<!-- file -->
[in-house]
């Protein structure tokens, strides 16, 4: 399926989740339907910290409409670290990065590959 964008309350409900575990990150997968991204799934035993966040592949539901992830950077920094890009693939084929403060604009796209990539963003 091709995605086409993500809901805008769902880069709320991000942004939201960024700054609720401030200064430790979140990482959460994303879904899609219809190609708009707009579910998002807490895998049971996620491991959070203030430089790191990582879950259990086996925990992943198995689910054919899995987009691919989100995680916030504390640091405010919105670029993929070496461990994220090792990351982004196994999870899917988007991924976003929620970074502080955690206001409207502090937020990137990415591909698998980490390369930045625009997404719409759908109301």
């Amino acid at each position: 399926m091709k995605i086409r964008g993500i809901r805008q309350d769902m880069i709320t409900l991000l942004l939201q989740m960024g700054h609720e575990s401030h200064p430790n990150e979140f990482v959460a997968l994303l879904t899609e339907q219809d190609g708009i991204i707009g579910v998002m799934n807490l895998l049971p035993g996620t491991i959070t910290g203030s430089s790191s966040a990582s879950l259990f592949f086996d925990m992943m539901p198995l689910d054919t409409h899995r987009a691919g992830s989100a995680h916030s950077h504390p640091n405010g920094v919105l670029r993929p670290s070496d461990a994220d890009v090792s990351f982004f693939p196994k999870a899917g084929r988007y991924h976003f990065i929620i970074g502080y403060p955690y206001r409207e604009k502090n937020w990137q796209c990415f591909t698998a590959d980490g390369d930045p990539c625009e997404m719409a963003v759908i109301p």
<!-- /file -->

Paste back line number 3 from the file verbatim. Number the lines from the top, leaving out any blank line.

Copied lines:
């Amino acid at each position: 399926m091709k995605i086409r964008g993500i809901r805008q309350d769902m880069i709320t409900l991000l942004l939201q989740m960024g700054h609720e575990s401030h200064p430790n990150e979140f990482v959460a997968l994303l879904t899609e339907q219809d190609g708009i991204i707009g579910v998002m799934n807490l895998l049971p035993g996620t491991i959070t910290g203030s430089s790191s966040a990582s879950l259990f592949f086996d925990m992943m539901p198995l689910d054919t409409h899995r987009a691919g992830s989100a995680h916030s950077h504390p640091n405010g920094v919105l670029r993929p670290s070496d461990a994220d890009v090792s990351f982004f693939p196994k999870a899917g084929r988007y991924h976003f990065i929620i970074g502080y403060p955690y206001r409207e604009k502090n937020w990137q796209c990415f591909t698998a590959d980490g390369d930045p990539c625009e997404m719409a963003v759908i109301p």